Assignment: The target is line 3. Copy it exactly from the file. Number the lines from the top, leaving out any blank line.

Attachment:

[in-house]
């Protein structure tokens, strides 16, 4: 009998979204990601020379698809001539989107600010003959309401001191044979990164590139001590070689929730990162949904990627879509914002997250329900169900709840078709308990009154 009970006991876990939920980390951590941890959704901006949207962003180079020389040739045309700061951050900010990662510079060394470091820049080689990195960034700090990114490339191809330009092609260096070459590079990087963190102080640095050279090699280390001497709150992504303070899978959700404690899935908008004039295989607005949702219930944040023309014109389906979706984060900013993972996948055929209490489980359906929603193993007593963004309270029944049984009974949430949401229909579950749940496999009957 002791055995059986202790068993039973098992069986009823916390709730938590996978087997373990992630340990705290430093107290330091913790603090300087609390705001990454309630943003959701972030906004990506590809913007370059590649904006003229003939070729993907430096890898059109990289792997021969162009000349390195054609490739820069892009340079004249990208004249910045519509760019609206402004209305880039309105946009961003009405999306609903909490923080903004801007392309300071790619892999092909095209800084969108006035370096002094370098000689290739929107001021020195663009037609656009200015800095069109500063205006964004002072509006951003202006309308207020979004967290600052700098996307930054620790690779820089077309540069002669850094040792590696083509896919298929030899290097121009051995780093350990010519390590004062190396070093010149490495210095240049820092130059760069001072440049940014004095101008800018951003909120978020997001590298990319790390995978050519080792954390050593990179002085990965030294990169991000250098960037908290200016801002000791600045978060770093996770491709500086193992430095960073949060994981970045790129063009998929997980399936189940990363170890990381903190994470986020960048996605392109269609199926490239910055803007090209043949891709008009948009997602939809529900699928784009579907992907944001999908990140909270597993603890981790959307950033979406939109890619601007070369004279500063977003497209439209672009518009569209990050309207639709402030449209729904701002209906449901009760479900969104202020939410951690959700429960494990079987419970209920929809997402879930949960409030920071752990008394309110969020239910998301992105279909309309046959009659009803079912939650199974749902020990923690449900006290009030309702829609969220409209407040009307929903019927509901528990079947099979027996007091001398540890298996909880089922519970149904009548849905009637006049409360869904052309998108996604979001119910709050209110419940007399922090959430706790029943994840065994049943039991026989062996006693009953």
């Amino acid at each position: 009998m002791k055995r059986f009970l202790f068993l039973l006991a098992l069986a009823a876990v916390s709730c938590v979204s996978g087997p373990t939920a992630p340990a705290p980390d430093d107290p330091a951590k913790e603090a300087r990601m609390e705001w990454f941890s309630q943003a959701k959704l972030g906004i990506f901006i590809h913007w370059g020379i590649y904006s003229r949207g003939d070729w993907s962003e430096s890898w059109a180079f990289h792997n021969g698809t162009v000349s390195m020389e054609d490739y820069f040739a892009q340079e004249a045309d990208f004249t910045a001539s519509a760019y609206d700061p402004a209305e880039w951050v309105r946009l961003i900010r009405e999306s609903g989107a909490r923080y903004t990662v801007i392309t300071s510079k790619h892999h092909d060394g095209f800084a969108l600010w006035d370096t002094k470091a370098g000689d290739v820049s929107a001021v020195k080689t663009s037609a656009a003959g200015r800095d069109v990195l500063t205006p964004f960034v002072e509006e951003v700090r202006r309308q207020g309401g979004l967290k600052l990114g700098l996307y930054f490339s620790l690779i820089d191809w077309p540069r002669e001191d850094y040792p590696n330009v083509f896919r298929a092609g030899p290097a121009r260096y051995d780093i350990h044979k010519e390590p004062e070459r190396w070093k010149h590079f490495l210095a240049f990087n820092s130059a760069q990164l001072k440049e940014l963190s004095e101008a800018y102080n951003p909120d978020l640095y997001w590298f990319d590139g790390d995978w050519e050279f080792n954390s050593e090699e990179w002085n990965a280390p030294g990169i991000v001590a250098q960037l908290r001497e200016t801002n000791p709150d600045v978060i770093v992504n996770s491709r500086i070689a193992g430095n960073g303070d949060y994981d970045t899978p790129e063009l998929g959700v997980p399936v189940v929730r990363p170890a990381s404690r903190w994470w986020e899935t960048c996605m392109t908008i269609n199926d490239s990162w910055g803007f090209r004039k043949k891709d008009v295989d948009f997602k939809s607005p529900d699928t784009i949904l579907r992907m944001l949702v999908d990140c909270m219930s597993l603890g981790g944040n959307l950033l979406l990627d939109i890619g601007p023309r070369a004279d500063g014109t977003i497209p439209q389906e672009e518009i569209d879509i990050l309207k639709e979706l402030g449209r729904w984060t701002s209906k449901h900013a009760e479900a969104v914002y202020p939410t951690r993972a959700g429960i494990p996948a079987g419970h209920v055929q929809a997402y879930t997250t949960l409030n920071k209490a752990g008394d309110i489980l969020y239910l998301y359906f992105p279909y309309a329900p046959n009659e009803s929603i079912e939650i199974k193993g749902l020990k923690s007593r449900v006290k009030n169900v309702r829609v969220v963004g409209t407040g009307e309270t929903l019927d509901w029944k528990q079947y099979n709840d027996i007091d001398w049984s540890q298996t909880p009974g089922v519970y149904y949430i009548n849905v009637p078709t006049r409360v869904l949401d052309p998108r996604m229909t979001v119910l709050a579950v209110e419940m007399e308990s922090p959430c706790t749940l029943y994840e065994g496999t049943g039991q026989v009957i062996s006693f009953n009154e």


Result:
């Amino acid at each position: 009998m002791k055995r059986f009970l202790f068993l039973l006991a098992l069986a009823a876990v916390s709730c938590v979204s996978g087997p373990t939920a992630p340990a705290p980390d430093d107290p330091a951590k913790e603090a300087r990601m609390e705001w990454f941890s309630q943003a959701k959704l972030g906004i990506f901006i590809h913007w370059g020379i590649y904006s003229r949207g003939d070729w993907s962003e430096s890898w059109a180079f990289h792997n021969g698809t162009v000349s390195m020389e054609d490739y820069f040739a892009q340079e004249a045309d990208f004249t910045a001539s519509a760019y609206d700061p402004a209305e880039w951050v309105r946009l961003i900010r009405e999306s609903g989107a909490r923080y903004t990662v801007i392309t300071s510079k790619h892999h092909d060394g095209f800084a969108l600010w006035d370096t002094k470091a370098g000689d290739v820049s929107a001021v020195k080689t663009s037609a656009a003959g200015r800095d069109v990195l500063t205006p964004f960034v002072e509006e951003v700090r202006r309308q207020g309401g979004l967290k600052l990114g700098l996307y930054f490339s620790l690779i820089d191809w077309p540069r002669e001191d850094y040792p590696n330009v083509f896919r298929a092609g030899p290097a121009r260096y051995d780093i350990h044979k010519e390590p004062e070459r190396w070093k010149h590079f490495l210095a240049f990087n820092s130059a760069q990164l001072k440049e940014l963190s004095e101008a800018y102080n951003p909120d978020l640095y997001w590298f990319d590139g790390d995978w050519e050279f080792n954390s050593e090699e990179w002085n990965a280390p030294g990169i991000v001590a250098q960037l908290r001497e200016t801002n000791p709150d600045v978060i770093v992504n996770s491709r500086i070689a193992g430095n960073g303070d949060y994981d970045t899978p790129e063009l998929g959700v997980p399936v189940v929730r990363p170890a990381s404690r903190w994470w986020e899935t960048c996605m392109t908008i269609n199926d490239s990162w910055g803007f090209r004039k043949k891709d008009v295989d948009f997602k939809s607005p529900d699928t784009i949904l579907r992907m944001l949702v999908d990140c909270m219930s597993l603890g981790g944040n959307l950033l979406l990627d939109i890619g601007p023309r070369a004279d500063g014109t977003i497209p439209q389906e672009e518009i569209d879509i990050l309207k639709e979706l402030g449209r729904w984060t701002s209906k449901h900013a009760e479900a969104v914002y202020p939410t951690r993972a959700g429960i494990p996948a079987g419970h209920v055929q929809a997402y879930t997250t949960l409030n920071k209490a752990g008394d309110i489980l969020y239910l998301y359906f992105p279909y309309a329900p046959n009659e009803s929603i079912e939650i199974k193993g749902l020990k923690s007593r449900v006290k009030n169900v309702r829609v969220v963004g409209t407040g009307e309270t929903l019927d509901w029944k528990q079947y099979n709840d027996i007091d001398w049984s540890q298996t909880p009974g089922v519970y149904y949430i009548n849905v009637p078709t006049r409360v869904l949401d052309p998108r996604m229909t979001v119910l709050a579950v209110e419940m007399e308990s922090p959430c706790t749940l029943y994840e065994g496999t049943g039991q026989v009957i062996s006693f009953n009154e």